What We Still Don't Know About the Watts Family Murders — and When We'll Know It
After Chris Watts' guilty plea to murdering wife Shan'ann and their kids, prosecutors said a motive and autopsies in the case should be released this month
At least two weeks: That’s how long it will be before two of the remaining mysteries in the murders of Shan’ann Watts and her two young daughters, at the hands of 33-year-old family patriarch Chris Watts, will be solved.
How did they die? And why?
On Tuesday, following Chris’ surprise guilty plea to all three first-degree murders (among other crimes), Colorado prosecutors told reporters that there is more they cannot say about the case — for now.
“We believe that we have a partial motive,” Weld County District Attorney Michael Rourke said at a news conference.
“I’m not sure if it’s the entirety of the motive,” he said. “But I will be happy to comment on that following sentencing.”
The autopsies on Chris’ three victims, too, will likely be made public after his sentencing on Nov. 19, where he faces life in prison without the possibility of parole.
Their release will confirm causes of death and may provide further details about the slayings of 34-year-old Shan’ann and daughters Bella, 4, and Celeste, 3, such as the conditions of their bodies and any wounds they have sustained.
Shan’ann was found buried in a grave on a remote oil work site of Chris’ former employer; their daughters were in nearby oil tanks.
“Assuming that the sentencing hearing goes the way we believe that it will and it goes forward, we will not be asking those [the autopsies] be kept sealed any longer after the sentencing hearing,” Rourke explained Tuesday.
According to his arrest affidavit, Chris had claimed that he strangled Shan’ann at their Frederick home after watching her strangle Celeste when he said he wanted to separate. Previous court filings in the case suggested that both daughters had been strangled.
However, in pleading guilty this week, Chris essentially admitted that he had lied about the deaths. He was responsible for all three of them.
“What I can tell you most affirmatively today, by what happened in the court room, is the spotlight that he tried to shine on Shanann falsely, incorrectly and, frankly, a flat-out lie has been corrected,” Rourke said. “The spotlight shines directly where it belongs: on him.”
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Still, Rourke raised the specter of Chris’ continued untruths — that even in deciding to plead guilty to his crimes he might keep some of the details of what he’d done a secret.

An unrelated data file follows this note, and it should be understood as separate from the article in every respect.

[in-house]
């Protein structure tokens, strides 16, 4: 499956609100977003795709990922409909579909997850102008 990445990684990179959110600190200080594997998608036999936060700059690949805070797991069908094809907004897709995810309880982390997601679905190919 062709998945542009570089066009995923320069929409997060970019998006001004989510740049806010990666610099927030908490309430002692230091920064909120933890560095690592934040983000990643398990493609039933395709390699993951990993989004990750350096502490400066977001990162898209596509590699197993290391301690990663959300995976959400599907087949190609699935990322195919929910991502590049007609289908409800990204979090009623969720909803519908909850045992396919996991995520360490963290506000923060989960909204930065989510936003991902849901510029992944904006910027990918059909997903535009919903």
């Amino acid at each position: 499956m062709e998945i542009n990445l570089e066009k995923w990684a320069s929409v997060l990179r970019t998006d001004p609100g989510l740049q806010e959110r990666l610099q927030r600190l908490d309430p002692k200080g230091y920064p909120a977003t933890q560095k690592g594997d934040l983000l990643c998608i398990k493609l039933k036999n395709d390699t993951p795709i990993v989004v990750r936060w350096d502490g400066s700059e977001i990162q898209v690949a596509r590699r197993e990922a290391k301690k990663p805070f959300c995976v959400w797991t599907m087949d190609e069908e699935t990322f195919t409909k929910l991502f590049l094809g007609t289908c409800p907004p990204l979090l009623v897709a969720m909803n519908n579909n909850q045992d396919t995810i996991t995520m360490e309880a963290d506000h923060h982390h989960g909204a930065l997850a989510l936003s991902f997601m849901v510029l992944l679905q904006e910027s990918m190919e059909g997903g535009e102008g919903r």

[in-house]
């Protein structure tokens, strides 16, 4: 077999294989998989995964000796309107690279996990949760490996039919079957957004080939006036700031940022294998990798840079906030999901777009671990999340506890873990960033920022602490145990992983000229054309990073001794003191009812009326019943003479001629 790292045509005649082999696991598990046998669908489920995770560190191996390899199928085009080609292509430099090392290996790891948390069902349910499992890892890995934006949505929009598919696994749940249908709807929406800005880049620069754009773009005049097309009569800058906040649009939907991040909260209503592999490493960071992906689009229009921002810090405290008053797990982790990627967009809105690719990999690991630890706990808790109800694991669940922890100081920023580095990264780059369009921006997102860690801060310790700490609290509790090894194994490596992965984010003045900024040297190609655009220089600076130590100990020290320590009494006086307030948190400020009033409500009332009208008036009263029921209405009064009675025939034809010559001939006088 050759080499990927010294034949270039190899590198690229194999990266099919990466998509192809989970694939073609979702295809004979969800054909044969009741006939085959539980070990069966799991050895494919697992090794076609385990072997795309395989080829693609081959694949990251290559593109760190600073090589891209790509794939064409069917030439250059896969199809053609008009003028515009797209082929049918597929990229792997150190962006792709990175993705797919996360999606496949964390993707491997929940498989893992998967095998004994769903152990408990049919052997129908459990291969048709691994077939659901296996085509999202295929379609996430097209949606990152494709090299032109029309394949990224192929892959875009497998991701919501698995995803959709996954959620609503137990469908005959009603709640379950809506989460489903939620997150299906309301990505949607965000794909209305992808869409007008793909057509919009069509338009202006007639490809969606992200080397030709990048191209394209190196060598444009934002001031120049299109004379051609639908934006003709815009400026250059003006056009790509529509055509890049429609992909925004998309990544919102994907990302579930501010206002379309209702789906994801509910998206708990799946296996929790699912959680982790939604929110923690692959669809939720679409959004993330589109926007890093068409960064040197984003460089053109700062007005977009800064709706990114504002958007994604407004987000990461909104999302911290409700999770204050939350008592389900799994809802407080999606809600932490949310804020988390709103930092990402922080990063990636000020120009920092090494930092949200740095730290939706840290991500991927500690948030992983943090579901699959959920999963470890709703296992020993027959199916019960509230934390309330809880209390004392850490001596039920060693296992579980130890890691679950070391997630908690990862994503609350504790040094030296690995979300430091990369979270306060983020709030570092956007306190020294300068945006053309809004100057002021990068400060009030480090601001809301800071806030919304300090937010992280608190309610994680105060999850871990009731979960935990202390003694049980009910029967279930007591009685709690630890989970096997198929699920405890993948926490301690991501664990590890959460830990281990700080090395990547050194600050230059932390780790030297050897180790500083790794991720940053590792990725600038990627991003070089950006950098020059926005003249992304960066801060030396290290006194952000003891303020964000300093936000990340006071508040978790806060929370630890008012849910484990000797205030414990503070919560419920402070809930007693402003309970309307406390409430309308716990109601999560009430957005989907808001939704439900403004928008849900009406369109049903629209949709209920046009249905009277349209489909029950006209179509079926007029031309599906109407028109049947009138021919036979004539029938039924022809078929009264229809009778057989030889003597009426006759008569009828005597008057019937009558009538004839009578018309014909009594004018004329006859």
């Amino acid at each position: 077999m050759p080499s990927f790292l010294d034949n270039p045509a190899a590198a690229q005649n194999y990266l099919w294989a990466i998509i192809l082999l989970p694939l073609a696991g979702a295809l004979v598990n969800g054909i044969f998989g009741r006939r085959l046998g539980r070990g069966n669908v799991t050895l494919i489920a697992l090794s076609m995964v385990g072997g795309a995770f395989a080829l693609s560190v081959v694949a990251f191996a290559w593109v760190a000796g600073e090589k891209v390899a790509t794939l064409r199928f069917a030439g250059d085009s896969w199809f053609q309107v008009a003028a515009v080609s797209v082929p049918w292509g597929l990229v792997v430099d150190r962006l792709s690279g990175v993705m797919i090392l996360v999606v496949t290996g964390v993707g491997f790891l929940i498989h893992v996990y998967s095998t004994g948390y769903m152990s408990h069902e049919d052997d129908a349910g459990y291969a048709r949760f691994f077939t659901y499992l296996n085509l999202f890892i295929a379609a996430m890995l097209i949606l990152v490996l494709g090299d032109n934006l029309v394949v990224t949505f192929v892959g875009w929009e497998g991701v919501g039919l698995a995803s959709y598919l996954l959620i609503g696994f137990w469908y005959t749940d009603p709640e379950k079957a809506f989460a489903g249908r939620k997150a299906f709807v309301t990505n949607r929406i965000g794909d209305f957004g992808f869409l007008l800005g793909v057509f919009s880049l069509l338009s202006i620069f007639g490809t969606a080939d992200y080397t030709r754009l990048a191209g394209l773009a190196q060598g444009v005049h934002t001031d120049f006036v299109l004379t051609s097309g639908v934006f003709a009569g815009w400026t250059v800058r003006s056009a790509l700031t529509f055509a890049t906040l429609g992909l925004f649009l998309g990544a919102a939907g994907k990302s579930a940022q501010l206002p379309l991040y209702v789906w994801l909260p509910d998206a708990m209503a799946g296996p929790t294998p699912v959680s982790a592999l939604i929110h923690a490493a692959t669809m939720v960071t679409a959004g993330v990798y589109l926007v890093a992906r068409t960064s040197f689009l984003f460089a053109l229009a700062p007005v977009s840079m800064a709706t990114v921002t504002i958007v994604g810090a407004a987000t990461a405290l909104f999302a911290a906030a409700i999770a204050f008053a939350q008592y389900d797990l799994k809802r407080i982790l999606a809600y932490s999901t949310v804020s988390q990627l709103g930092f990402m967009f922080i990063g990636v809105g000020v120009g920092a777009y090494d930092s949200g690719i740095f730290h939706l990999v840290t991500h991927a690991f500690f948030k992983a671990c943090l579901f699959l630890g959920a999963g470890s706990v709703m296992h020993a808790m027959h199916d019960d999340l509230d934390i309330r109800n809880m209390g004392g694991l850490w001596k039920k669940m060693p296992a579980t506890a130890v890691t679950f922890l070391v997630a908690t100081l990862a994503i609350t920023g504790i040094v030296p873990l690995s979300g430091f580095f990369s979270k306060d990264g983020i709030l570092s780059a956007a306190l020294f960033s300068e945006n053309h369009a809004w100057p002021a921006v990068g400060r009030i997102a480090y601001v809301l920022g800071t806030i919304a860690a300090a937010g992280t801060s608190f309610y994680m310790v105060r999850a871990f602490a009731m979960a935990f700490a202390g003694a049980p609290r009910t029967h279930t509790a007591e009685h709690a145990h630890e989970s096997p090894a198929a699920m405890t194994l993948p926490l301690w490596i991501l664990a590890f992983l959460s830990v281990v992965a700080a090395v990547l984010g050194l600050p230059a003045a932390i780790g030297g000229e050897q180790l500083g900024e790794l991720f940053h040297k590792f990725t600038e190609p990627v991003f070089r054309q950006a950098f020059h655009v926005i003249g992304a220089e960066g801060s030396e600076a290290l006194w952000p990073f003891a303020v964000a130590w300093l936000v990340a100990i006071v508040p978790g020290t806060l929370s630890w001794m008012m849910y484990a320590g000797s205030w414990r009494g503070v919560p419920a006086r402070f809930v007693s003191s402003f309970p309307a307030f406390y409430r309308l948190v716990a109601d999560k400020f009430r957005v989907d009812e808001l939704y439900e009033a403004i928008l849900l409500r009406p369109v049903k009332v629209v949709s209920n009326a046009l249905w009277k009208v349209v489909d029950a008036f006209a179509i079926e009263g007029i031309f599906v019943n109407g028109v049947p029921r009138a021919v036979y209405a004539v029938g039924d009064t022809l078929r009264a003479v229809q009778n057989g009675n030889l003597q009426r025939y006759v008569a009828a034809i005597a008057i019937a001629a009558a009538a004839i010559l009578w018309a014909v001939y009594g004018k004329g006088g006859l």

Asked by a reporter if Chris had provided an alternate, more truthful, version of the murders when he told prosecutors he would plead guilty, Rourke said, “I don’t know the answer to that question.”
“We talked a lot about whether we would require him to come forward and give us what we hope to be a complete, accurate and truthful statement,” he continued. “I think all of us who were involved never truly believed that he would give us an accurate statement.”
It remains unclear if a full picture of the family’s home life will ever be made public. Chris’ plea prevents a trial, which may have involved protracted witness testimony about their marriage, possible domestic issues and other insights into what lead up to the homicides.
A source close to the investigation previously told PEOPLE that Chris has had relationships with both men and women outside of his marriage.
As prosecutor Rourke addressed reporters on Tuesday, Shan’ann’s closest relatives sat not far away: her mom, Sandi, and father, Frank, as well as her brother, Frankie. They did not speak and have not given interviews since the triple murder in August.
“I will be the first to tell you I truly appreciate the Rzuceks being present, not only in the state of Colorado but in this room,” Rourke said.
“I can tell you on behalf of them, they are not prepared nor do they want to answer questions at this point,” he said.
Chris’ plea marked a sudden end to a case some observers believed could drag on for years.
“I think there were a lot of emotions that went through their mind,” Rourke said, adding, “I think that there was a combination of relief, extraordinary sadness that we ever had to have that conversation in the first place and I can only say that I hope there is a sense of closure.